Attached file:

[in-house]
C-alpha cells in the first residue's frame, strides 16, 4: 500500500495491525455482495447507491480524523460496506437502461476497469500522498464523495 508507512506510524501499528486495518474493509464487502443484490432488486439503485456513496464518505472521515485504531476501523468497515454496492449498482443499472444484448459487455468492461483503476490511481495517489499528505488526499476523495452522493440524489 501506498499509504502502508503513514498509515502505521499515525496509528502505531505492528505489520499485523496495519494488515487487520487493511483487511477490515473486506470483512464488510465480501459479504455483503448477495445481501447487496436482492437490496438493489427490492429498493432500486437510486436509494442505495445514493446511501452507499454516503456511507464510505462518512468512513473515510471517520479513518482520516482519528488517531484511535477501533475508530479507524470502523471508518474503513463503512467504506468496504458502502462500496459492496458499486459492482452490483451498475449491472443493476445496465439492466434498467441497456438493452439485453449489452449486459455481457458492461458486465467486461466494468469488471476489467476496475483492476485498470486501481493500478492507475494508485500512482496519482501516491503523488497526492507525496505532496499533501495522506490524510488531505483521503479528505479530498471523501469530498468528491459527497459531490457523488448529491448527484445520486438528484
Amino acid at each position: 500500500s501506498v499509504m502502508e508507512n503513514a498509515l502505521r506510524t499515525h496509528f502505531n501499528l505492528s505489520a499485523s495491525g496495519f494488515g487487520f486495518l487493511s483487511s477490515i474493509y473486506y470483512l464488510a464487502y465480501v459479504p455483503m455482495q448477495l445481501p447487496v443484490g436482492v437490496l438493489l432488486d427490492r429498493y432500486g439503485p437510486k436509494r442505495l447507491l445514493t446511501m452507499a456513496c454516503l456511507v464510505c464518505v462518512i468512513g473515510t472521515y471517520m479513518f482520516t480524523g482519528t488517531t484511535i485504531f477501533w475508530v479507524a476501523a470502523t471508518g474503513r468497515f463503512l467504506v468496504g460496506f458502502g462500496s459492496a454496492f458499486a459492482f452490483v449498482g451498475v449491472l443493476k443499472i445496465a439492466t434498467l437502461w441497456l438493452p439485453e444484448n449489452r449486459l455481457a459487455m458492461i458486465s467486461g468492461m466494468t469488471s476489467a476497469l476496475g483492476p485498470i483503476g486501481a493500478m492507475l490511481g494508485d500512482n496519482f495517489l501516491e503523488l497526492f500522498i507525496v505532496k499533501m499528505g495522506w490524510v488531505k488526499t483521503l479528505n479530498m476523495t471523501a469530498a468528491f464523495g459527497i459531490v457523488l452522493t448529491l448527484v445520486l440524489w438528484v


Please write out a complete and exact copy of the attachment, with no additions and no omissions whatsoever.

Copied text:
[in-house]
C-alpha cells in the first residue's frame, strides 16, 4: 500500500495491525455482495447507491480524523460496506437502461476497469500522498464523495 508507512506510524501499528486495518474493509464487502443484490432488486439503485456513496464518505472521515485504531476501523468497515454496492449498482443499472444484448459487455468492461483503476490511481495517489499528505488526499476523495452522493440524489 501506498499509504502502508503513514498509515502505521499515525496509528502505531505492528505489520499485523496495519494488515487487520487493511483487511477490515473486506470483512464488510465480501459479504455483503448477495445481501447487496436482492437490496438493489427490492429498493432500486437510486436509494442505495445514493446511501452507499454516503456511507464510505462518512468512513473515510471517520479513518482520516482519528488517531484511535477501533475508530479507524470502523471508518474503513463503512467504506468496504458502502462500496459492496458499486459492482452490483451498475449491472443493476445496465439492466434498467441497456438493452439485453449489452449486459455481457458492461458486465467486461466494468469488471476489467476496475483492476485498470486501481493500478492507475494508485500512482496519482501516491503523488497526492507525496505532496499533501495522506490524510488531505483521503479528505479530498471523501469530498468528491459527497459531490457523488448529491448527484445520486438528484
Amino acid at each position: 500500500s501506498v499509504m502502508e508507512n503513514a498509515l502505521r506510524t499515525h496509528f502505531n501499528l505492528s505489520a499485523s495491525g496495519f494488515g487487520f486495518l487493511s483487511s477490515i474493509y473486506y470483512l464488510a464487502y465480501v459479504p455483503m455482495q448477495l445481501p447487496v443484490g436482492v437490496l438493489l432488486d427490492r429498493y432500486g439503485p437510486k436509494r442505495l447507491l445514493t446511501m452507499a456513496c454516503l456511507v464510505c464518505v462518512i468512513g473515510t472521515y471517520m479513518f482520516t480524523g482519528t488517531t484511535i485504531f477501533w475508530v479507524a476501523a470502523t471508518g474503513r468497515f463503512l467504506v468496504g460496506f458502502g462500496s459492496a454496492f458499486a459492482f452490483v449498482g451498475v449491472l443493476k443499472i445496465a439492466t434498467l437502461w441497456l438493452p439485453e444484448n449489452r449486459l455481457a459487455m458492461i458486465s467486461g468492461m466494468t469488471s476489467a476497469l476496475g483492476p485498470i483503476g486501481a493500478m492507475l490511481g494508485d500512482n496519482f495517489l501516491e503523488l497526492f500522498i507525496v505532496k499533501m499528505g495522506w490524510v488531505k488526499t483521503l479528505n479530498m476523495t471523501a469530498a468528491f464523495g459527497i459531490v457523488l452522493t448529491l448527484v445520486l440524489w438528484v